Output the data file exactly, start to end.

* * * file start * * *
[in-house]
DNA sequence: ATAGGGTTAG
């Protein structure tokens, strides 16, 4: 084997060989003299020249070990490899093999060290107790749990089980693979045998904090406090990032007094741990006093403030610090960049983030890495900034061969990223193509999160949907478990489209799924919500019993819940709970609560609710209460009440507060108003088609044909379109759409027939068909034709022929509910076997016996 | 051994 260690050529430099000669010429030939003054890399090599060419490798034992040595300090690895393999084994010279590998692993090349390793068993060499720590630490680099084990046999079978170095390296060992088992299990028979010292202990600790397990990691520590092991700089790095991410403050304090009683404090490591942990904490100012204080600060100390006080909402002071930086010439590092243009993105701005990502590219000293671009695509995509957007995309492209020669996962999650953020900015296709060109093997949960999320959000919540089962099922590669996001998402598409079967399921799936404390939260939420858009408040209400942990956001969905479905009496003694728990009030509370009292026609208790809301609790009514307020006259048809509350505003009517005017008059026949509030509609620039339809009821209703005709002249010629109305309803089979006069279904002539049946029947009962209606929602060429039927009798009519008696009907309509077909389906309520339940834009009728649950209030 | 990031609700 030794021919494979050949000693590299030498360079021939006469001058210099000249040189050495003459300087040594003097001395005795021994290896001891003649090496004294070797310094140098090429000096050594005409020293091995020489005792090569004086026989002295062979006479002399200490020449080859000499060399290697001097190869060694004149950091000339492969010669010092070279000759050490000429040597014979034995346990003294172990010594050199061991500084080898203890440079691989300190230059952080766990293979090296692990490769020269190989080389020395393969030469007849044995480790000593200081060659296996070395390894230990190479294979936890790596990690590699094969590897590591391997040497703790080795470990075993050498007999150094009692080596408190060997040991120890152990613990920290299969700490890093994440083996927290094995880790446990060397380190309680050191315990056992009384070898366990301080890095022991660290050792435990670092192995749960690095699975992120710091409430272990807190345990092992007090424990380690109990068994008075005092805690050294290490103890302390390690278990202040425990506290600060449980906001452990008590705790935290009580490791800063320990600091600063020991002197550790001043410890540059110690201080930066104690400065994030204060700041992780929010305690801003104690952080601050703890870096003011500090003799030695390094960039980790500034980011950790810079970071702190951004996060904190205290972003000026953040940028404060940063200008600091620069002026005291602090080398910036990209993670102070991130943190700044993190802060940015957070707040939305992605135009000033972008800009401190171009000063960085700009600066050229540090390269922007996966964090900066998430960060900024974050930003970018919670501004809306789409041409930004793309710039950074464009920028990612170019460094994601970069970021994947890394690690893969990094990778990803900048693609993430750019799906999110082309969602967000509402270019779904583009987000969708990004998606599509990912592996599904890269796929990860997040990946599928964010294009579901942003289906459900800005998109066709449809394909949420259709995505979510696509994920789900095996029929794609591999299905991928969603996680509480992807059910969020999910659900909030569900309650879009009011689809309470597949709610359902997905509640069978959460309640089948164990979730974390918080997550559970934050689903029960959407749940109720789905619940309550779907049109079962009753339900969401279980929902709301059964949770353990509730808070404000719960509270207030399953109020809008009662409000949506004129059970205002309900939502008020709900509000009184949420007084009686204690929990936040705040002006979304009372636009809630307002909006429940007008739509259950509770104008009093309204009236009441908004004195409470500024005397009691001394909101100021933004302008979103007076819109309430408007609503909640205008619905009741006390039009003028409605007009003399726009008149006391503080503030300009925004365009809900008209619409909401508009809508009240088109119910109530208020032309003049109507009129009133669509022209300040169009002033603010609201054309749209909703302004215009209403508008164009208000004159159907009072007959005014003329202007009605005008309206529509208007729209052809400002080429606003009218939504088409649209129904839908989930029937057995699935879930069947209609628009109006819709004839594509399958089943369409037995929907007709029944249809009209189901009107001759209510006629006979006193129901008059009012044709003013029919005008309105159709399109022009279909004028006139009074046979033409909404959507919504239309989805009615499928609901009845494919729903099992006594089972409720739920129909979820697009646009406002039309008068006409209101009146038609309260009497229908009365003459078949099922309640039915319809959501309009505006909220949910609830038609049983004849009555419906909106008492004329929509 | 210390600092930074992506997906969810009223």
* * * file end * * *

[in-house]
DNA sequence: ATAGGGTTAG
């Protein structure tokens, strides 16, 4: 084997060989003299020249070990490899093999060290107790749990089980693979045998904090406090990032007094741990006093403030610090960049983030890495900034061969990223193509999160949907478990489209799924919500019993819940709970609560609710209460009440507060108003088609044909379109759409027939068909034709022929509910076997016996 | 051994 260690050529430099000669010429030939003054890399090599060419490798034992040595300090690895393999084994010279590998692993090349390793068993060499720590630490680099084990046999079978170095390296060992088992299990028979010292202990600790397990990691520590092991700089790095991410403050304090009683404090490591942990904490100012204080600060100390006080909402002071930086010439590092243009993105701005990502590219000293671009695509995509957007995309492209020669996962999650953020900015296709060109093997949960999320959000919540089962099922590669996001998402598409079967399921799936404390939260939420858009408040209400942990956001969905479905009496003694728990009030509370009292026609208790809301609790009514307020006259048809509350505003009517005017008059026949509030509609620039339809009821209703005709002249010629109305309803089979006069279904002539049946029947009962209606929602060429039927009798009519008696009907309509077909389906309520339940834009009728649950209030 | 990031609700 030794021919494979050949000693590299030498360079021939006469001058210099000249040189050495003459300087040594003097001395005795021994290896001891003649090496004294070797310094140098090429000096050594005409020293091995020489005792090569004086026989002295062979006479002399200490020449080859000499060399290697001097190869060694004149950091000339492969010669010092070279000759050490000429040597014979034995346990003294172990010594050199061991500084080898203890440079691989300190230059952080766990293979090296692990490769020269190989080389020395393969030469007849044995480790000593200081060659296996070395390894230990190479294979936890790596990690590699094969590897590591391997040497703790080795470990075993050498007999150094009692080596408190060997040991120890152990613990920290299969700490890093994440083996927290094995880790446990060397380190309680050191315990056992009384070898366990301080890095022991660290050792435990670092192995749960690095699975992120710091409430272990807190345990092992007090424990380690109990068994008075005092805690050294290490103890302390390690278990202040425990506290600060449980906001452990008590705790935290009580490791800063320990600091600063020991002197550790001043410890540059110690201080930066104690400065994030204060700041992780929010305690801003104690952080601050703890870096003011500090003799030695390094960039980790500034980011950790810079970071702190951004996060904190205290972003000026953040940028404060940063200008600091620069002026005291602090080398910036990209993670102070991130943190700044993190802060940015957070707040939305992605135009000033972008800009401190171009000063960085700009600066050229540090390269922007996966964090900066998430960060900024974050930003970018919670501004809306789409041409930004793309710039950074464009920028990612170019460094994601970069970021994947890394690690893969990094990778990803900048693609993430750019799906999110082309969602967000509402270019779904583009987000969708990004998606599509990912592996599904890269796929990860997040990946599928964010294009579901942003289906459900800005998109066709449809394909949420259709995505979510696509994920789900095996029929794609591999299905991928969603996680509480992807059910969020999910659900909030569900309650879009009011689809309470597949709610359902997905509640069978959460309640089948164990979730974390918080997550559970934050689903029960959407749940109720789905619940309550779907049109079962009753339900969401279980929902709301059964949770353990509730808070404000719960509270207030399953109020809008009662409000949506004129059970205002309900939502008020709900509000009184949420007084009686204690929990936040705040002006979304009372636009809630307002909006429940007008739509259950509770104008009093309204009236009441908004004195409470500024005397009691001394909101100021933004302008979103007076819109309430408007609503909640205008619905009741006390039009003028409605007009003399726009008149006391503080503030300009925004365009809900008209619409909401508009809508009240088109119910109530208020032309003049109507009129009133669509022209300040169009002033603010609201054309749209909703302004215009209403508008164009208000004159159907009072007959005014003329202007009605005008309206529509208007729209052809400002080429606003009218939504088409649209129904839908989930029937057995699935879930069947209609628009109006819709004839594509399958089943369409037995929907007709029944249809009209189901009107001759209510006629006979006193129901008059009012044709003013029919005008309105159709399109022009279909004028006139009074046979033409909404959507919504239309989805009615499928609901009845494919729903099992006594089972409720739920129909979820697009646009406002039309008068006409209101009146038609309260009497229908009365003459078949099922309640039915319809959501309009505006909220949910609830038609049983004849009555419906909106008492004329929509 | 210390600092930074992506997906969810009223």